Are you under some delusion that I believe AN is perfect or the best? That if I post a great response to an item that someone won't ever like something a bit better...The ongaku has been improved and downright changed 3 times since 1994 -- and there is the UK version which is about half the price now.

    "The Ongaku, by far, had the worst THD and power measurements ... 22W at 3%
    distortion. It also made the Ariel sound better than any electrostat I've
    ever heard ... in fact, the best sound I'd heard in many years. It
    certainly sounded better than anything I heard at the 1994 Winter CES. So
    what's going on here? Maybe THD is simply measuring the wrong thing"

    Suffice it to say it's a great amplifier which he liked more than the Reichert. The SS amp was also sent packing -- there is no indication he likes it any better than theRecihert or the ongaku the latter isn't at a sane price which is why he had to return it -- he can't afford it...not many can. So if you read what he says clearly he likes the SS amp as his favorite at a SANE price -- which means it is NOT his favorite at ANY price. Though I would be interested to hear this SS amp because very few are at all good so I'm sure he's probably right that this one is a standout.

    I'm sure he can find better than the 1993-94 Ongaku --- he just needs to look up the new ones.

    "From Lynn
    "At the present, though, even the best Kevlar, carbon-fiber, or aluminum
    designs show at least one high-Q peak at the top of the working range,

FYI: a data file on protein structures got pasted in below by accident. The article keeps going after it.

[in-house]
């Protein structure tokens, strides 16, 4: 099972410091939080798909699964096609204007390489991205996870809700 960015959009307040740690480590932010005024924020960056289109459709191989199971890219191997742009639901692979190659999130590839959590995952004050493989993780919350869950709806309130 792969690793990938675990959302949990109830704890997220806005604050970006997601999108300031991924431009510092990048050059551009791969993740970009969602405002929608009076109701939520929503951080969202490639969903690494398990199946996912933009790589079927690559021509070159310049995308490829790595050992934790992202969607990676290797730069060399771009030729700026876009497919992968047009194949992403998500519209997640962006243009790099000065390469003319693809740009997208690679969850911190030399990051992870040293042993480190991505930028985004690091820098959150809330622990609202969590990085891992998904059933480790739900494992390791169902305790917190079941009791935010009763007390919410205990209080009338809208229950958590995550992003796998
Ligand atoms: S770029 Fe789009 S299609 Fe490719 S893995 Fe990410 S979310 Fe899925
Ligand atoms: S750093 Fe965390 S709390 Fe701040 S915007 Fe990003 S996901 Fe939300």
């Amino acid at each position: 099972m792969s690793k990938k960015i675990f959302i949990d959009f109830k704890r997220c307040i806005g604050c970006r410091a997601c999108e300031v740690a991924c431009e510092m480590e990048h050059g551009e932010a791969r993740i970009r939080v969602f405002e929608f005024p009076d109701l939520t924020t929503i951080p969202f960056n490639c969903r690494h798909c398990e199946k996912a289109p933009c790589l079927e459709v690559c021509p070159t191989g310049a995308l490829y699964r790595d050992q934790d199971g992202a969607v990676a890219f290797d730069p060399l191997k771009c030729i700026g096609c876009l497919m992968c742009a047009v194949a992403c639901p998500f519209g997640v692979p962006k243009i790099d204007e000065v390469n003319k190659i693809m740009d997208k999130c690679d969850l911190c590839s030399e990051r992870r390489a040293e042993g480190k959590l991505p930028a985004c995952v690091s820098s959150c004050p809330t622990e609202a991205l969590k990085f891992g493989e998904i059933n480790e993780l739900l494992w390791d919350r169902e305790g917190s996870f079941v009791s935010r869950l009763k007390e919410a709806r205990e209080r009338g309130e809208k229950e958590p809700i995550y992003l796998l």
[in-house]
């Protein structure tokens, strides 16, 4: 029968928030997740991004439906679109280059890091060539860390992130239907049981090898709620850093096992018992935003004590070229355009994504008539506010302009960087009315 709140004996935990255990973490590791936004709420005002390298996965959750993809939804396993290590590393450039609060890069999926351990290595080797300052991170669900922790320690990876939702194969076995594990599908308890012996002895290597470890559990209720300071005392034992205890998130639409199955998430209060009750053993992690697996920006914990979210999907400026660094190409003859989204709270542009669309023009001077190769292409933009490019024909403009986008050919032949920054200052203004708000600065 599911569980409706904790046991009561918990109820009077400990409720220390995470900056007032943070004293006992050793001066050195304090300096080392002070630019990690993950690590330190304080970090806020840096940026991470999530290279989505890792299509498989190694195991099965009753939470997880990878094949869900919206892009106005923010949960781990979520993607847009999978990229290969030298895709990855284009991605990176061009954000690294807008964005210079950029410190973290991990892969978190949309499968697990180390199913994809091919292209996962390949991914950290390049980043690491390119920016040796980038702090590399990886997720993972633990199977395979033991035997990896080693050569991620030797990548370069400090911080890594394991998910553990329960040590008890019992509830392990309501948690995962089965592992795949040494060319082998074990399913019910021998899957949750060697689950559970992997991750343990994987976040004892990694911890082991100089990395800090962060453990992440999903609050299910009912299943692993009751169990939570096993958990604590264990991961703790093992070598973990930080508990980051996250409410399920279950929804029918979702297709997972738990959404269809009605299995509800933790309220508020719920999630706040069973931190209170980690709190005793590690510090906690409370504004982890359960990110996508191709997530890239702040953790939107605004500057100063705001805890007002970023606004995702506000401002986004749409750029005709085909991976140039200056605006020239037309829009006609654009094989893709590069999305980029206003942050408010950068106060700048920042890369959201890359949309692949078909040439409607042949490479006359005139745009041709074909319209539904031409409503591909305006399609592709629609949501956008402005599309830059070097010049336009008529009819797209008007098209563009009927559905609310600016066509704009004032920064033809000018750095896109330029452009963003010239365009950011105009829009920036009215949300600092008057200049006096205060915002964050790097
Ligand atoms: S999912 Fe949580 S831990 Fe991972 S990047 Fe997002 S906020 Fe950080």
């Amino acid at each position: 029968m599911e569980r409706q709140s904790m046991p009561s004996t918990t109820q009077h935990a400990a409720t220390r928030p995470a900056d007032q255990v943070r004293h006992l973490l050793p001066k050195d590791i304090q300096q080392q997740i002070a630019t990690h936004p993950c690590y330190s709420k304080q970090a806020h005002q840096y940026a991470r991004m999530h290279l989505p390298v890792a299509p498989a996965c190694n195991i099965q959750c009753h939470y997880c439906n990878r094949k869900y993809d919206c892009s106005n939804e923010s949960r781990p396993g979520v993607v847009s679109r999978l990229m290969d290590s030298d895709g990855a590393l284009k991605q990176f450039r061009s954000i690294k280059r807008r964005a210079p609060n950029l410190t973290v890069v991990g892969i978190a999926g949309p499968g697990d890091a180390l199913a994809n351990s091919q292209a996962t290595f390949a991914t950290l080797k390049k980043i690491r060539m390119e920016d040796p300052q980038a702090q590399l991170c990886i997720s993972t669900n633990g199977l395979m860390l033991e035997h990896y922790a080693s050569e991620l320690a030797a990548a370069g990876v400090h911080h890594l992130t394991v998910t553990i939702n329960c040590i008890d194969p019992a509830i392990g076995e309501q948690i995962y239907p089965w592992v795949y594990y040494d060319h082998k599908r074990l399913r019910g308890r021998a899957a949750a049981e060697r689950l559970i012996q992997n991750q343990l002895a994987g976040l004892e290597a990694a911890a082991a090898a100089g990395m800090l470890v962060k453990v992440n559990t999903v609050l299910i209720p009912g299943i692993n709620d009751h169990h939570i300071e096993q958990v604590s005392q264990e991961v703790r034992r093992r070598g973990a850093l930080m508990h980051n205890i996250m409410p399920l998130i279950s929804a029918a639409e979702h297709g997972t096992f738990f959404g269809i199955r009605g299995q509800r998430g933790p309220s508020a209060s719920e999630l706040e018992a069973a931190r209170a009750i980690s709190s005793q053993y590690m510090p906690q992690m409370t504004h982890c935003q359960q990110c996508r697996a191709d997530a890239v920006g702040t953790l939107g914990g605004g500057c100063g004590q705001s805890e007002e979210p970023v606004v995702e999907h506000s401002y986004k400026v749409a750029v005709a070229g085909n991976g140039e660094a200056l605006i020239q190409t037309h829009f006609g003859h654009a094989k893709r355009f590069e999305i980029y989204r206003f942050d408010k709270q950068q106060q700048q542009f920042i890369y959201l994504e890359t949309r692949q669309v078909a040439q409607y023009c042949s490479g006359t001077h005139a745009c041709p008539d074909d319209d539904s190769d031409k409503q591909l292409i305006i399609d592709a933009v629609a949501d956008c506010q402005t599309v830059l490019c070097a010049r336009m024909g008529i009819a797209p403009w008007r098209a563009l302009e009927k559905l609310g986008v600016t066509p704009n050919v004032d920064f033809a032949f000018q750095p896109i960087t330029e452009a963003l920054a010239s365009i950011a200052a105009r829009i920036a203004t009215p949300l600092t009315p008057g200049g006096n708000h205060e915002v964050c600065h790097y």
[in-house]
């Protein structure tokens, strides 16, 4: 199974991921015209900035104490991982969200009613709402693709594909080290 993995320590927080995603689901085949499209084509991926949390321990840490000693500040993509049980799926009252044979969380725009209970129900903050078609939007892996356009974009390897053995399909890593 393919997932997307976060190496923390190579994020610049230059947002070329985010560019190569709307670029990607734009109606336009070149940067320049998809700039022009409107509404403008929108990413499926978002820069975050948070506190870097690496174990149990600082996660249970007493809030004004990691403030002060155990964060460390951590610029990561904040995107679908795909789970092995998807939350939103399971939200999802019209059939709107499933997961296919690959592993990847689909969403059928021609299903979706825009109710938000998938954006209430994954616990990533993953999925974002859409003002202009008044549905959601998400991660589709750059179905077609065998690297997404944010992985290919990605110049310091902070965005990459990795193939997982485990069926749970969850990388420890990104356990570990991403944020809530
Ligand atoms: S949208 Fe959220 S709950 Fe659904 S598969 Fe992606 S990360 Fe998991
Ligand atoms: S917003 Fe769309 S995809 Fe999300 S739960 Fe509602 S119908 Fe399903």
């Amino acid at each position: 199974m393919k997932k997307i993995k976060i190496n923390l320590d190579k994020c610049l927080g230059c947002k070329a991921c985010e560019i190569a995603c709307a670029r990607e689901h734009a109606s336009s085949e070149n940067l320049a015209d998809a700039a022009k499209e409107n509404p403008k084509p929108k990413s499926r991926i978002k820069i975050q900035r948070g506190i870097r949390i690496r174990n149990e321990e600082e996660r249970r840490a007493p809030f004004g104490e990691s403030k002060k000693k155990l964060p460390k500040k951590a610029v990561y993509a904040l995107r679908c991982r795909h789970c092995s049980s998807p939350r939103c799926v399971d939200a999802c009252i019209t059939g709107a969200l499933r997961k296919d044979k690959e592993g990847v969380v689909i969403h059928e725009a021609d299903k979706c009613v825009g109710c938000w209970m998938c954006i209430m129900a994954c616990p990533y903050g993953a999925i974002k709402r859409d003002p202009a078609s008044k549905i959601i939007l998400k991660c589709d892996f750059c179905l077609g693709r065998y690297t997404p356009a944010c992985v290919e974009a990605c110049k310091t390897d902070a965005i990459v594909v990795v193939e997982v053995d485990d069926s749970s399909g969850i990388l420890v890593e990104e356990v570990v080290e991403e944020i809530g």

requiring a sharp crossover, a notch filter, or preferably both to control
    the peak. Unfortunately, this peak usually falls in a region between 3 and
    5 kHz, right where the ear is most sensitive to resonant coloration."

    B&W Corssover 4khz (as many have said a BAD choice)

    "There are highly-reviewed (by the large-circulation "underground"
    magazines[ie B&W]) 2-way speakers that use 7" Kevlar drivers[ie B&W] crossed over to
    metal-dome tweeters[ie B&W]. Technically, these loudspeakers operate with uniform
    motion over the range of both drivers; in practice, though, the crossovers
    are hard pressed to remove all of the energy from the Kevlar breakup region
    between 3 and 5 kHz."

    "The reviews of these particular 2-way speakers go on at considerable, and
    amusing, length about the trials in finding an amplifier that "revealed"
    the full quality of the loudspeaker. In reality, the reviewer was forced to
    use an amplifier that was particularly free of coloration in the region
    where the Kevlar driver was breaking up. Since most audiophiles and
    reviewers are unfamilar with the direct sound (and measurements) of
    commonly-used raw drivers, they can't evaluate how much "Kevlar sound", or
    "aluminum sound", remains as a residue in the finished design."

    "This is a problem, by the way, that plagues all [ALL means B&W] current 2-way Kevlar,
    metal, or carbon-fiber loudspeakers ... at the current state of the art,
    the 6.5" or 7" drivers are forced to operate right up to the edge of their